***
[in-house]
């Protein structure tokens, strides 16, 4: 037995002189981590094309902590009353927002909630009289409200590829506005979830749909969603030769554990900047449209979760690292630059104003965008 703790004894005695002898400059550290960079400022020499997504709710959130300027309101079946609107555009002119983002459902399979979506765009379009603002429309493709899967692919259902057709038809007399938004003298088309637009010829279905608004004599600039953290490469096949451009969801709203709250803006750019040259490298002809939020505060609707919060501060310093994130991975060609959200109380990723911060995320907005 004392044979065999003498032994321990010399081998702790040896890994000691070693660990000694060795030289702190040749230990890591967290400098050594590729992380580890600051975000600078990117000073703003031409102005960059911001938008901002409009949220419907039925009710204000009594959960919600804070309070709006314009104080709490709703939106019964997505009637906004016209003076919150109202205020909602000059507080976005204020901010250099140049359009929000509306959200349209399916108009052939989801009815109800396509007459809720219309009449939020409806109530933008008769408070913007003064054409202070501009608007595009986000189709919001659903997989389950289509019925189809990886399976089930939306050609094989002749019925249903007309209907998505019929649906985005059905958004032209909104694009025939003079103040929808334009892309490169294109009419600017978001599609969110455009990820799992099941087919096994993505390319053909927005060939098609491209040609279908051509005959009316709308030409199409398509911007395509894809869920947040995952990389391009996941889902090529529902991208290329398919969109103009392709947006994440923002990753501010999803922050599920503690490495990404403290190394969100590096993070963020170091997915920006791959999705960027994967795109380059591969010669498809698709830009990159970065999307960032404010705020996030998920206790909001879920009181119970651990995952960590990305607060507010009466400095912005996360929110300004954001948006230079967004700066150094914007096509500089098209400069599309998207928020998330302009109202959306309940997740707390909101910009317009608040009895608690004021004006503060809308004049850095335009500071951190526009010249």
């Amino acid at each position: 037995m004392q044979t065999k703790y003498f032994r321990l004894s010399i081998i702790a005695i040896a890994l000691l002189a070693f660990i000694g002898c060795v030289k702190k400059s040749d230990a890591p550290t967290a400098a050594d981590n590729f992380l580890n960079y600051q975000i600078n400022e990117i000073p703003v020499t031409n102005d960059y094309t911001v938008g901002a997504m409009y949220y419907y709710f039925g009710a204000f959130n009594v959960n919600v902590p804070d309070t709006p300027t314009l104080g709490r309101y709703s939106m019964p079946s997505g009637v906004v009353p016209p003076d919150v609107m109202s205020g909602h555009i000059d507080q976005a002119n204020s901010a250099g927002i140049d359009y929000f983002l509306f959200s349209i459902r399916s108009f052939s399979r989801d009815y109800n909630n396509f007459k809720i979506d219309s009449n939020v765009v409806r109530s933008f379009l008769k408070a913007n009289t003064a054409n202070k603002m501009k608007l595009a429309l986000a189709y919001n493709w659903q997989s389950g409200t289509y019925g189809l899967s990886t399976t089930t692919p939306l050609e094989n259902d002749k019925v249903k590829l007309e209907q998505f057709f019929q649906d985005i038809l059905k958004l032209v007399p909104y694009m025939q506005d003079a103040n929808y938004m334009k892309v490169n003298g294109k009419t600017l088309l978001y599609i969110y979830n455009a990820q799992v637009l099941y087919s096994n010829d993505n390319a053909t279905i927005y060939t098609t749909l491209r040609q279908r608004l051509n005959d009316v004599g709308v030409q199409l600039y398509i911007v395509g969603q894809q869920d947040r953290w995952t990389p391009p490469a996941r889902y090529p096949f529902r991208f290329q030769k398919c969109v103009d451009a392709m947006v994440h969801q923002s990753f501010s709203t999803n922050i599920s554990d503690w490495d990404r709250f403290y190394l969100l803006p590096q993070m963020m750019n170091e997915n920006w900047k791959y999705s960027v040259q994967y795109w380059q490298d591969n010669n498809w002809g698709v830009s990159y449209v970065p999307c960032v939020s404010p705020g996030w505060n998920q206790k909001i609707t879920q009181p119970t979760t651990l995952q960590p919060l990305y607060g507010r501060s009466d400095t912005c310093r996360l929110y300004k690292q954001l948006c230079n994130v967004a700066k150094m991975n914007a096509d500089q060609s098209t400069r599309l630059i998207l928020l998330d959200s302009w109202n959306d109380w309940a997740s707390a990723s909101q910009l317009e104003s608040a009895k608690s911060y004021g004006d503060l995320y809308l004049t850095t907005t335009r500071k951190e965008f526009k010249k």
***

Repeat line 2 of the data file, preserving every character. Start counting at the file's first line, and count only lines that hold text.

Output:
């Protein structure tokens, strides 16, 4: 037995002189981590094309902590009353927002909630009289409200590829506005979830749909969603030769554990900047449209979760690292630059104003965008 703790004894005695002898400059550290960079400022020499997504709710959130300027309101079946609107555009002119983002459902399979979506765009379009603002429309493709899967692919259902057709038809007399938004003298088309637009010829279905608004004599600039953290490469096949451009969801709203709250803006750019040259490298002809939020505060609707919060501060310093994130991975060609959200109380990723911060995320907005 004392044979065999003498032994321990010399081998702790040896890994000691070693660990000694060795030289702190040749230990890591967290400098050594590729992380580890600051975000600078990117000073703003031409102005960059911001938008901002409009949220419907039925009710204000009594959960919600804070309070709006314009104080709490709703939106019964997505009637906004016209003076919150109202205020909602000059507080976005204020901010250099140049359009929000509306959200349209399916108009052939989801009815109800396509007459809720219309009449939020409806109530933008008769408070913007003064054409202070501009608007595009986000189709919001659903997989389950289509019925189809990886399976089930939306050609094989002749019925249903007309209907998505019929649906985005059905958004032209909104694009025939003079103040929808334009892309490169294109009419600017978001599609969110455009990820799992099941087919096994993505390319053909927005060939098609491209040609279908051509005959009316709308030409199409398509911007395509894809869920947040995952990389391009996941889902090529529902991208290329398919969109103009392709947006994440923002990753501010999803922050599920503690490495990404403290190394969100590096993070963020170091997915920006791959999705960027994967795109380059591969010669498809698709830009990159970065999307960032404010705020996030998920206790909001879920009181119970651990995952960590990305607060507010009466400095912005996360929110300004954001948006230079967004700066150094914007096509500089098209400069599309998207928020998330302009109202959306309940997740707390909101910009317009608040009895608690004021004006503060809308004049850095335009500071951190526009010249």